We Did It

Proper May wrap-up post coming at the end of the month, but this seemed worth noting in a post all its own …

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May 13, 2017

Eleven years from the time Carl started to teach himself Greek so as to better understand the Bible, the catalyst for this whole journey, four years after actually starting seminary, he has graduated with a dual MA in New Testament and Biblical Languages.

I am always the forward-looker, so it’s easy for me to say, “And now on to the PhD at Cambridge!” but I am trying to curb that tendency this weekend so as to properly enjoy and appreciate this step, the completion of this season, this accomplishment.

It’s been quite the ride.

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September 18, 2013

When we arrived in Boston, Joy was almost six and Grace was four. Now they are nine and a half and almost eight. We still have the summer left before we leave the area, but this graduation really does seem like the ending of this season in our lives. It was with full hearts and the weight of four years worth of memories that we celebrated yesterday. There have been heavy burdens and many struggles along the way, but overall the memories are joyful. I am so thankful for every part of this season, the good and the hard.

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Senior Banquet, 5/5/2017

And OK, yes. I’ m SO excited about the next season, too.

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New and Improved

When our kids were really little – like, baby and toddler – I spoke loftily about how they would always share a room, how even if we lived in a place where they could have their own bedrooms they wouldn’t, that learning to compromise and share and work with another person was so important, and that sharing created a special bond between siblings even if they hated it sometimes.

Then, when they were about five and three and we were living in a house with four bedroom, I found myself putting them in separate rooms. Gracie had started a habit of whispering to her sister half the night, and Joy was getting cranky and miserable from never having a place to go where her sister couldn’t follow. The guest room was transformed into Joy’s room, and life became much happier for everyone.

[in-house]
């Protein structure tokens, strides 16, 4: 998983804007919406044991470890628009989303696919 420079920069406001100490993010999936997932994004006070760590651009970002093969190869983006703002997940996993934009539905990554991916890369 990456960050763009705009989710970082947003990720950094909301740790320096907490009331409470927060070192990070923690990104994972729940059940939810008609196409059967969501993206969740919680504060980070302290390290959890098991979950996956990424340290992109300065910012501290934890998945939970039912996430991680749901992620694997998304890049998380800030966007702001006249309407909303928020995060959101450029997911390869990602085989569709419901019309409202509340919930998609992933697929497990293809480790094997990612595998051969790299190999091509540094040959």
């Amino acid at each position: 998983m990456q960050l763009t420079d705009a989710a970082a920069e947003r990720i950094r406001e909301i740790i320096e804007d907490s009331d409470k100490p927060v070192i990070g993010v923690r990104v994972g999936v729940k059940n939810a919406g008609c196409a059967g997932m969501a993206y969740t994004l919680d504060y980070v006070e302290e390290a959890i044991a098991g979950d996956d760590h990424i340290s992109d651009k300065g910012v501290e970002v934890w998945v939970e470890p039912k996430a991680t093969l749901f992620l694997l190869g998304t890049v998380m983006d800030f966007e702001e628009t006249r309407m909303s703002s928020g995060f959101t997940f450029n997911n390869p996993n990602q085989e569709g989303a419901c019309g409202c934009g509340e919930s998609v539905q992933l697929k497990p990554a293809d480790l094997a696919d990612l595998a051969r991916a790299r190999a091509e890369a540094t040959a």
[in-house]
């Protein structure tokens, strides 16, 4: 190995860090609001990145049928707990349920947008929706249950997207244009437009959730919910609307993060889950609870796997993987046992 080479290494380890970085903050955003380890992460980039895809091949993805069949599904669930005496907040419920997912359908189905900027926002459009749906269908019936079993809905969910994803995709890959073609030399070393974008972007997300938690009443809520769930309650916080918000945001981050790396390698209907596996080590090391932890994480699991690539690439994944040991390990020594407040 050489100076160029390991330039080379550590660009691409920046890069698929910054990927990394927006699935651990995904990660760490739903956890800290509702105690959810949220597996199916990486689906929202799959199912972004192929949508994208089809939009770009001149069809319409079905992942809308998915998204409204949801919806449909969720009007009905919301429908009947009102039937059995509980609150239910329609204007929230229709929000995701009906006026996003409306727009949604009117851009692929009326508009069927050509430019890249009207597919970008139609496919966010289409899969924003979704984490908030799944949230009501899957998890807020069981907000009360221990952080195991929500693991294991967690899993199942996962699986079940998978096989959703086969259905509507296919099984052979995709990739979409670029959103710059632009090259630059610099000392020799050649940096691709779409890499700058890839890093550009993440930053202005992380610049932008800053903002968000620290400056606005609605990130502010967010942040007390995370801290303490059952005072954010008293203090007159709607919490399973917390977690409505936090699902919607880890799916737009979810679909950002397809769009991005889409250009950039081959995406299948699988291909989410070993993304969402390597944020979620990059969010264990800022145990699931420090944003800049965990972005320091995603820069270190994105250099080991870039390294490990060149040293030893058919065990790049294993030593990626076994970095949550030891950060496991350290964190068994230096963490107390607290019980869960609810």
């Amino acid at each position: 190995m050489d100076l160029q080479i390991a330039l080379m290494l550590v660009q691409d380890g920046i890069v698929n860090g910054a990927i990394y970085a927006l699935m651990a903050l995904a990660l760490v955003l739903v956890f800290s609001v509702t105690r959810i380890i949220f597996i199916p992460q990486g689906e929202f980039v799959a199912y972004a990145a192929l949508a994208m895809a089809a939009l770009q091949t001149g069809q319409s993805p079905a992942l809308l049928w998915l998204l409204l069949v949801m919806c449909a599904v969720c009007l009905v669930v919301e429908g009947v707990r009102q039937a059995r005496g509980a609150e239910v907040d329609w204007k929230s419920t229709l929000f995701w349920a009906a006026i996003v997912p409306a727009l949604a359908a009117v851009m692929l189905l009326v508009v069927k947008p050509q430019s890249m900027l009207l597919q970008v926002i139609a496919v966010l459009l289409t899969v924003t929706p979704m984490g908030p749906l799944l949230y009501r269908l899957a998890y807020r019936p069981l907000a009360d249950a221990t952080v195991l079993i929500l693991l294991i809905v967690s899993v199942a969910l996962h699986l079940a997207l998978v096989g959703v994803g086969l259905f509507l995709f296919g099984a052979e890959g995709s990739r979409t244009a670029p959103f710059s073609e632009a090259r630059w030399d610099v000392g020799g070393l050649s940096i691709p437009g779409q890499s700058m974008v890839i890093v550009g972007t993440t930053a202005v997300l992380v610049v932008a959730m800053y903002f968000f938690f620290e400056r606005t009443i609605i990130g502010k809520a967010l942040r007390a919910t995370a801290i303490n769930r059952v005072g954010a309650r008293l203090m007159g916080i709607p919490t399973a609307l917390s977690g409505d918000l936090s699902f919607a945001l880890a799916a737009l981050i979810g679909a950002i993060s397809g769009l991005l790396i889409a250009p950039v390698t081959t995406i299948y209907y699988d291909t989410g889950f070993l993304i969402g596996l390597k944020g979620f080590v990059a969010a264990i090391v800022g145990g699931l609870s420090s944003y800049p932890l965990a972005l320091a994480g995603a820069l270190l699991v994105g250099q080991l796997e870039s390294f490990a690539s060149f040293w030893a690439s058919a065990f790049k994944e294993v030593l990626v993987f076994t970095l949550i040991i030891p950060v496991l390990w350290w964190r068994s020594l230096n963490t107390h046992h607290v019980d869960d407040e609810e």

Now we’re in a two-bedroom apartment, and not-sharing is not an option, though at this point all of us wish it was. Joy is deeply introverted and high sensitive, and is reaching the stage of wanting her space to be neat, tidy, organized, and open. Grace is a chatterbox with no sense of boundaries, and still likes everything she owns to be out all the time, scattered everywhere. Things get tense.

While we can’t give them their own room – and safety rules on campus mean we can’t even let Joy go outside to play by herself – Carl and I did put our heads together to come up with a plan for making life a little better for them.

Behold: desks.

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We cleared out probably half their toys and even some books (weep) and rearranged their room to be able to give them each their own desk, on opposite sides of the room. The desk is each girl’s own space, which the other one is not allowed to touch without permission. Eventually I plan to rearrange the books left in the crates so that the ones that are more Joy’s interest are with her desk, and the same with Gracie.

And we probably lost our security deposit with these, but I don’t even care:

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Above each desk are two shelves, also for that girl alone, for trinkets and special things. And books, of course. The shelves transform the feel of the entire room; I love them so much!

We also bought some rolling carts with drawers, and shallow boxes to go under the bed, and are in the process of organizing their remaining toys so that they are clearly labeled and separated. I’m also thinking of some decorating improvements – new curtains, maybe even an area rug to go over the nasty brown carpet everywhere in the apartment.